However, when I unpacked the bracelet I found that it requires a smart phone to make it work, and my 2G cellphone is far from smart!  I charged the device, and tried downloading the programme to my tablet, but sadly that wouldn’t do.  The bracelet works, but I have no way of setting it to my requirements, or even putting the step counter back to zero.

So, I’ve listed it on TradeMe, hoping to recover a little of my outlay, and in future I will investigate items more fully before I buy them.

“I should have thought before I bought
a lesson that has now been taught.”


Modified Mistake

Thank goodness someone realised there was a problem with this sign on a site in Bealey Avenue.

“Sometimes to spell a word is hard
we all need to be on our guard.

What a wonderful writer Ngaio Marsh is!  She’s clear, engaging, literate, and thoroughly enjoyable.  I haven’t read her books for years, and was pleased to find this one sitting in the Book Fridge.  This is a very civilised murder story, set in a London Theatre.  It features Detective Inspector Roderick Alleyn and was first published in 1951.  The murder doesn’t happen until over halfway through the book, by which time I was well involved with the characters.

Christchurch people can be proud to know that Ngaio Marsh was one of us.  Last year I was privileged to visit her home in Cashmere, which re-awakened my interest in her writing.  I look forward to re-reading others of her excellent murder mysteries.  “Opening Night” was one of four Marsh novels adapted for television in 1977 and was the first New Zealand television drama ever shown in the United States.

“Ngaio Marsh is queen of crime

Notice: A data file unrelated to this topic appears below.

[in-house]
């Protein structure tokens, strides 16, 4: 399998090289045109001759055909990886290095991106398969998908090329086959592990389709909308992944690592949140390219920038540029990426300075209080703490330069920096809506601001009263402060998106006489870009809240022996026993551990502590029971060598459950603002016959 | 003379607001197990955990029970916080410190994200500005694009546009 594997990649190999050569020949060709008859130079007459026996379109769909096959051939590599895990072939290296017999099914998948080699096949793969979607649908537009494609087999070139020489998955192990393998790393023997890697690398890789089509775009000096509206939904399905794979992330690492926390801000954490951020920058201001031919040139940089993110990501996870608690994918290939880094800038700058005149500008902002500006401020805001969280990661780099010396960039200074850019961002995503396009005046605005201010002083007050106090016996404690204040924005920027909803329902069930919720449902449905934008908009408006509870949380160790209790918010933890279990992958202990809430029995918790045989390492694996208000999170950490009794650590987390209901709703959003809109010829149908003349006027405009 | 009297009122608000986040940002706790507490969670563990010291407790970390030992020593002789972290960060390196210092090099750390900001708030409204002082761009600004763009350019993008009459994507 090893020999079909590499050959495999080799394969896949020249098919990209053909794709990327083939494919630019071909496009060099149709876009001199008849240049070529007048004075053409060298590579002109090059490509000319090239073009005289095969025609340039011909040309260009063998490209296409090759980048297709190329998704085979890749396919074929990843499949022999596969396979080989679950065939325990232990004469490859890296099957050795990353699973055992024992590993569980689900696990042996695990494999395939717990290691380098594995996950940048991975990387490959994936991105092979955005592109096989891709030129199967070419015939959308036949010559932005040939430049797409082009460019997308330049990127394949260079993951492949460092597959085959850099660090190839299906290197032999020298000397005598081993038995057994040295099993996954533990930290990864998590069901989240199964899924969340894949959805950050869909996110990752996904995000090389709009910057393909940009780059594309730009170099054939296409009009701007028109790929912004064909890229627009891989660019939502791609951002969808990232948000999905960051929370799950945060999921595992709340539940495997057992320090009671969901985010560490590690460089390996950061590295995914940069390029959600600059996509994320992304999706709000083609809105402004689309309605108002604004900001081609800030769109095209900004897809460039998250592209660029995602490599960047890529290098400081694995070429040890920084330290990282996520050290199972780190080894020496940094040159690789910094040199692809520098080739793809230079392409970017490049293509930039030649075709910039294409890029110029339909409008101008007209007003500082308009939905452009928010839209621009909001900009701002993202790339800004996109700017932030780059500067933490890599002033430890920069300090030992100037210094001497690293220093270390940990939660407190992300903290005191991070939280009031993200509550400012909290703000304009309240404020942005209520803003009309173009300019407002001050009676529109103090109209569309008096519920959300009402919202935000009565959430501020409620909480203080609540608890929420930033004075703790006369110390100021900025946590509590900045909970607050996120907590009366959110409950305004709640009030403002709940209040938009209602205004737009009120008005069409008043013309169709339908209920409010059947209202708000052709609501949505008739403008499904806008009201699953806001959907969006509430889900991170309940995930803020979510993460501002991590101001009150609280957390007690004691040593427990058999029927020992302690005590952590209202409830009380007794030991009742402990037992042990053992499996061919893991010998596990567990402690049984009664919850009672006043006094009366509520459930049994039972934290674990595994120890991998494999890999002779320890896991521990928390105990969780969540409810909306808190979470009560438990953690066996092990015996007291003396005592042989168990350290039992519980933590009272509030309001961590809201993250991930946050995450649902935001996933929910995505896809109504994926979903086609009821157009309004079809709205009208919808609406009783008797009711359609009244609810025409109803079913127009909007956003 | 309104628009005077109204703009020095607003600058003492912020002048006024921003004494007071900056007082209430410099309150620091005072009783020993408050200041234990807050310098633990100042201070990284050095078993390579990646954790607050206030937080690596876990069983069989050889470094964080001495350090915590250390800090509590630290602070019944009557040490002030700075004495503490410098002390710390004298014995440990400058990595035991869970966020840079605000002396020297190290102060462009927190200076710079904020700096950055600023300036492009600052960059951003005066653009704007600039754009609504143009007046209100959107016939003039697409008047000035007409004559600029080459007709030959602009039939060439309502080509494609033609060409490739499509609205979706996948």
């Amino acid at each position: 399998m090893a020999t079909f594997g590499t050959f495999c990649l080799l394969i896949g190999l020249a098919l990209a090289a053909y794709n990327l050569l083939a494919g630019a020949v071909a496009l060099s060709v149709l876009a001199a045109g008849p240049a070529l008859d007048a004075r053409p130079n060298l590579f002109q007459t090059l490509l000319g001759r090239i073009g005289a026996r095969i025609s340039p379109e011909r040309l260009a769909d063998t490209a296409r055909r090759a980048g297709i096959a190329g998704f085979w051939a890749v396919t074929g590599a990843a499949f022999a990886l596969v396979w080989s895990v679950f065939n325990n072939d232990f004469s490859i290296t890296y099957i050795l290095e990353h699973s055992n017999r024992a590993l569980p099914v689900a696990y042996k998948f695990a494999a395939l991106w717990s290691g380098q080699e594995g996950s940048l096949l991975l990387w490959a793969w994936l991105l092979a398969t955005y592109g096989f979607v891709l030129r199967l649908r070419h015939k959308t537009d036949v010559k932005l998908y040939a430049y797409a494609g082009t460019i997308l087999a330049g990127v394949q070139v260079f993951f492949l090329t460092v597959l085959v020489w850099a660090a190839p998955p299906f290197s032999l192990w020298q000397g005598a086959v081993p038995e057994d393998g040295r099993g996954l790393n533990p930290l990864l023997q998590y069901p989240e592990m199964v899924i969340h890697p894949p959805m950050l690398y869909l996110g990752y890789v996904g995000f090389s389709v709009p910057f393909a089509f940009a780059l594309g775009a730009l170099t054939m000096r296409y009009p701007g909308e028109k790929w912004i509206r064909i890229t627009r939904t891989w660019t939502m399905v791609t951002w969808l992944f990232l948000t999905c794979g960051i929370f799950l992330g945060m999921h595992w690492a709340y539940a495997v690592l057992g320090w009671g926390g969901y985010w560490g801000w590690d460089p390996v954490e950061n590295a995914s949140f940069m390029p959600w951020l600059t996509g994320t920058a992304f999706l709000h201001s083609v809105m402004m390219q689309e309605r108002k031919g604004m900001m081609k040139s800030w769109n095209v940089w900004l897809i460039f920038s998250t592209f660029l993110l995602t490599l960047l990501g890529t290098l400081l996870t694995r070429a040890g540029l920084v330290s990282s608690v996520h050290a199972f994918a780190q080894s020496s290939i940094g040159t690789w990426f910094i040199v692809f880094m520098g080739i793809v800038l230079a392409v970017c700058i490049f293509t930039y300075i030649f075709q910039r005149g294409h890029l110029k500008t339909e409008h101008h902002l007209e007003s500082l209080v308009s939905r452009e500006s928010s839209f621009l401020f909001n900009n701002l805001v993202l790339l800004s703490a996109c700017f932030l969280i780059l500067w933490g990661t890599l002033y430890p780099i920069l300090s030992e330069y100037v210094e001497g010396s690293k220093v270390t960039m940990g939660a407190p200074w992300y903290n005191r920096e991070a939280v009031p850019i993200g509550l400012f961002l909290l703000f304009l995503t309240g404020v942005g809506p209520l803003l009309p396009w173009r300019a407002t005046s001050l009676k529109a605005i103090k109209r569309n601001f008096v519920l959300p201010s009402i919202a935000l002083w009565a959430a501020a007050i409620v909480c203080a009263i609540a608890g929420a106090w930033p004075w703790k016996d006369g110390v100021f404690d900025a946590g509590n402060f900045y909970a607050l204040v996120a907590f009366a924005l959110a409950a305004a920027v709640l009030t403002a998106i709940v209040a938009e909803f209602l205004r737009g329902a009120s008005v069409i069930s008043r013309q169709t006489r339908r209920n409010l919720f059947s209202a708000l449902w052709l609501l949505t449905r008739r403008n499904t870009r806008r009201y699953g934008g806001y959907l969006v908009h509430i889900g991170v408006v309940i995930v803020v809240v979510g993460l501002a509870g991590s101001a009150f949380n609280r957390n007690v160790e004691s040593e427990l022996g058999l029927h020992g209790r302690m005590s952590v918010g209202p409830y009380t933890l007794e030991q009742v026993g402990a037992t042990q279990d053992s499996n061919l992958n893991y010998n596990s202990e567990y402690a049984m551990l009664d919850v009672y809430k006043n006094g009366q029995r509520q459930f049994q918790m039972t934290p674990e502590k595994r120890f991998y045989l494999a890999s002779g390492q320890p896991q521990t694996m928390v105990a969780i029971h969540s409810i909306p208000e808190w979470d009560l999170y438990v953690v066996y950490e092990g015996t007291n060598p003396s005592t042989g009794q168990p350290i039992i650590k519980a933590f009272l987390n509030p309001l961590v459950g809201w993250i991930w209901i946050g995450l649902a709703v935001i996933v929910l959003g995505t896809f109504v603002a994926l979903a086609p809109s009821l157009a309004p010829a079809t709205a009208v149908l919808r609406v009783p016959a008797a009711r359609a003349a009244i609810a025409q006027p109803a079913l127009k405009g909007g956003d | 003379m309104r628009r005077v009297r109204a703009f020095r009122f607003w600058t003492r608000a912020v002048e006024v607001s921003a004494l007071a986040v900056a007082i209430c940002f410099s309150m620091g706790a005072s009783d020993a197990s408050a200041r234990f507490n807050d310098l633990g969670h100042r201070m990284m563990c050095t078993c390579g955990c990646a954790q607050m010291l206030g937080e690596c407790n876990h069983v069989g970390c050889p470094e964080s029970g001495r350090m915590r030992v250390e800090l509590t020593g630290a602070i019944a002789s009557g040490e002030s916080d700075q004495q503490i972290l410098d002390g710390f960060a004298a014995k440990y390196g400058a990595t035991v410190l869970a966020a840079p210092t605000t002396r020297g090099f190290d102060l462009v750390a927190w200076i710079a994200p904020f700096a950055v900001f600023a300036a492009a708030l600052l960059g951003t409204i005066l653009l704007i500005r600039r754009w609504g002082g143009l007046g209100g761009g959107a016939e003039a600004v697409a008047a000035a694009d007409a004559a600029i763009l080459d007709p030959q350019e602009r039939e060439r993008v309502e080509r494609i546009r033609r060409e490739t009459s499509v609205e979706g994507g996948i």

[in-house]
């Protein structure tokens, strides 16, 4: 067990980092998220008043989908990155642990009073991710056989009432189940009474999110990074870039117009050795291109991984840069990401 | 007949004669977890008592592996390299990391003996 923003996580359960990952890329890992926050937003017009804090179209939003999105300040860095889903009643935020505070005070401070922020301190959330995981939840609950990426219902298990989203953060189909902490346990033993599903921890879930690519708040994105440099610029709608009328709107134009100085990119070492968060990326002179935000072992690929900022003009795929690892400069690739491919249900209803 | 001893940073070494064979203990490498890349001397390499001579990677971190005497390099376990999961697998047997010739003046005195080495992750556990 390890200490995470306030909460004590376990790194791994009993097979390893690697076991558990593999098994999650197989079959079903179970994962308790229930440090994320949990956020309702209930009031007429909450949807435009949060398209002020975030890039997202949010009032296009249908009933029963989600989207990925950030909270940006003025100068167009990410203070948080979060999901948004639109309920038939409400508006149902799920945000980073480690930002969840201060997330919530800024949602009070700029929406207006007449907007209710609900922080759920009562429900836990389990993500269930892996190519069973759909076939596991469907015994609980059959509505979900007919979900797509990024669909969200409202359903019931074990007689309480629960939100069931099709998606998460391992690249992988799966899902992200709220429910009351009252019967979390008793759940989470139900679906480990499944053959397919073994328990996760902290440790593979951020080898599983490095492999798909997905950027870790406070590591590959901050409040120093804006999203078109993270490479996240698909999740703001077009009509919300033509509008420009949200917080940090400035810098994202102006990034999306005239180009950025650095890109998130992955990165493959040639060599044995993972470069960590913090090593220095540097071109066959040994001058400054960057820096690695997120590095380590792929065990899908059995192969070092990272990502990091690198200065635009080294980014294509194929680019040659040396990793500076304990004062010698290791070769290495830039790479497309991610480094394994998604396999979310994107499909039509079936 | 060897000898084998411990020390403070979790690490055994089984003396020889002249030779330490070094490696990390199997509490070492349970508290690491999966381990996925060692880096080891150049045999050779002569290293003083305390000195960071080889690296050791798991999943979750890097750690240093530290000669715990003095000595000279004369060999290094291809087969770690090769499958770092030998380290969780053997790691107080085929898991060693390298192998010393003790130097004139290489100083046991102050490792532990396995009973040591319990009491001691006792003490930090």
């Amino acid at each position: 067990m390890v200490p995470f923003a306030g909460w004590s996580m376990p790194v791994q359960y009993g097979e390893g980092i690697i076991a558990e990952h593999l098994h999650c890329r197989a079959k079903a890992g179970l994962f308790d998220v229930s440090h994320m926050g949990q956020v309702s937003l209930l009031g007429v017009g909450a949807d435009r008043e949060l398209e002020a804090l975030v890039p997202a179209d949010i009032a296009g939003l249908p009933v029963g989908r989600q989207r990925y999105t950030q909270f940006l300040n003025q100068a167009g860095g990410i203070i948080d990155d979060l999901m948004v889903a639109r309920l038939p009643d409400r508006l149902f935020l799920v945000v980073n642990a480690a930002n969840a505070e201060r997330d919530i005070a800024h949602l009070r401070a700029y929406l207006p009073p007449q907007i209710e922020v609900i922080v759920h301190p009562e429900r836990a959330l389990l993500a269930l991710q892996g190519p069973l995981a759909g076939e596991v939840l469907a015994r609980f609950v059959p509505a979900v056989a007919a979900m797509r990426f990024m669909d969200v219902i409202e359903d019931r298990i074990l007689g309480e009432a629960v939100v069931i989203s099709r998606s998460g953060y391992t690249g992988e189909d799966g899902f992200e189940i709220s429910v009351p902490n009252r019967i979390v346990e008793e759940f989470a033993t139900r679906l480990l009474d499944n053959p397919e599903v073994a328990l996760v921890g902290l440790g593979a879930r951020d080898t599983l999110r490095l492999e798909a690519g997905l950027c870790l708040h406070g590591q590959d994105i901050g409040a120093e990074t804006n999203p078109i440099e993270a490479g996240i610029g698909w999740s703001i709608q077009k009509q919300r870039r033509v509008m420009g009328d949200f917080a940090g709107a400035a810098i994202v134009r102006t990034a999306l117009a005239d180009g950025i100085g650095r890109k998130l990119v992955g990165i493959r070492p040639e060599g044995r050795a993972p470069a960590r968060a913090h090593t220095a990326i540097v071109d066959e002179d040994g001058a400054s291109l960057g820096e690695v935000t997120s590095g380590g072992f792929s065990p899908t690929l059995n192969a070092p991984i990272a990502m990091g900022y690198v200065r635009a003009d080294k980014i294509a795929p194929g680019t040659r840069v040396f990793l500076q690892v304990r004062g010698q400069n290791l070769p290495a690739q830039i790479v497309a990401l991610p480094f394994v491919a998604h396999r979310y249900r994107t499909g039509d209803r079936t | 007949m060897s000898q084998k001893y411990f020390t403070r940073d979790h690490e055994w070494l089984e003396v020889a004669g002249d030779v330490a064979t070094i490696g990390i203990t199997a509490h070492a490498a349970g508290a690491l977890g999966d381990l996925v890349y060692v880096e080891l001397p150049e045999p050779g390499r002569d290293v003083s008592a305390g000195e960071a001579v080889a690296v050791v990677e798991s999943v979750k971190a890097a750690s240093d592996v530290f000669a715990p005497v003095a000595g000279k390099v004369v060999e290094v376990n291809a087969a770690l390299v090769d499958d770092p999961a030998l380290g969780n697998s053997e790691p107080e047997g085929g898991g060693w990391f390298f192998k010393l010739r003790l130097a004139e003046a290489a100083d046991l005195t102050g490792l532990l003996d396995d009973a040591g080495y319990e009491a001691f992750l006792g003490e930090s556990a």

enthralling readers every time.”

Promoting Peace

The most satisfying spiritual expression I have these days is regularly taking part in the Dances of Universal Peace.  I’m part of a group which meets fortnightly to sing and dance together.  We do simple circle dances, where we sing phrases from many different spiritual traditions, including Buddhist, Maori, Christian, Hindu, Islam, and Sufi.  Last week we were joined by two women from America.

Elizabeth from Guatemala led us in a Mayan dance.  The Mayan people, who are the majority ethnic group in Guatemala, lost the words of their sacred songs after the Spanish conquest.  The music was preserved, but the words werer replaced by Christian ones.  Elizabeth is part of a movement to unite words from ancient Mayan texts with the old tunes.

Karima from California led us in a zikr prayer with movements, which comes from the Sufi women of Afghanistan.  Because these women fear they may soon be forbidden to pray in this way, they have sent their prayer out into the world and asked others to share it widely so it will continue.

Both these women said how lovely it was to come to a far away place and find a circle which starts and ends in the same manner as their home circles.  We were pleased to meet and share with them.

Samual Lewis, the founder of the Dances of Universal Peace, believed that if people dance, sing and eat together there can be world peace.  We can surely hope that this is so.

“Together we can sing and dance
and this way we give peace a chance.”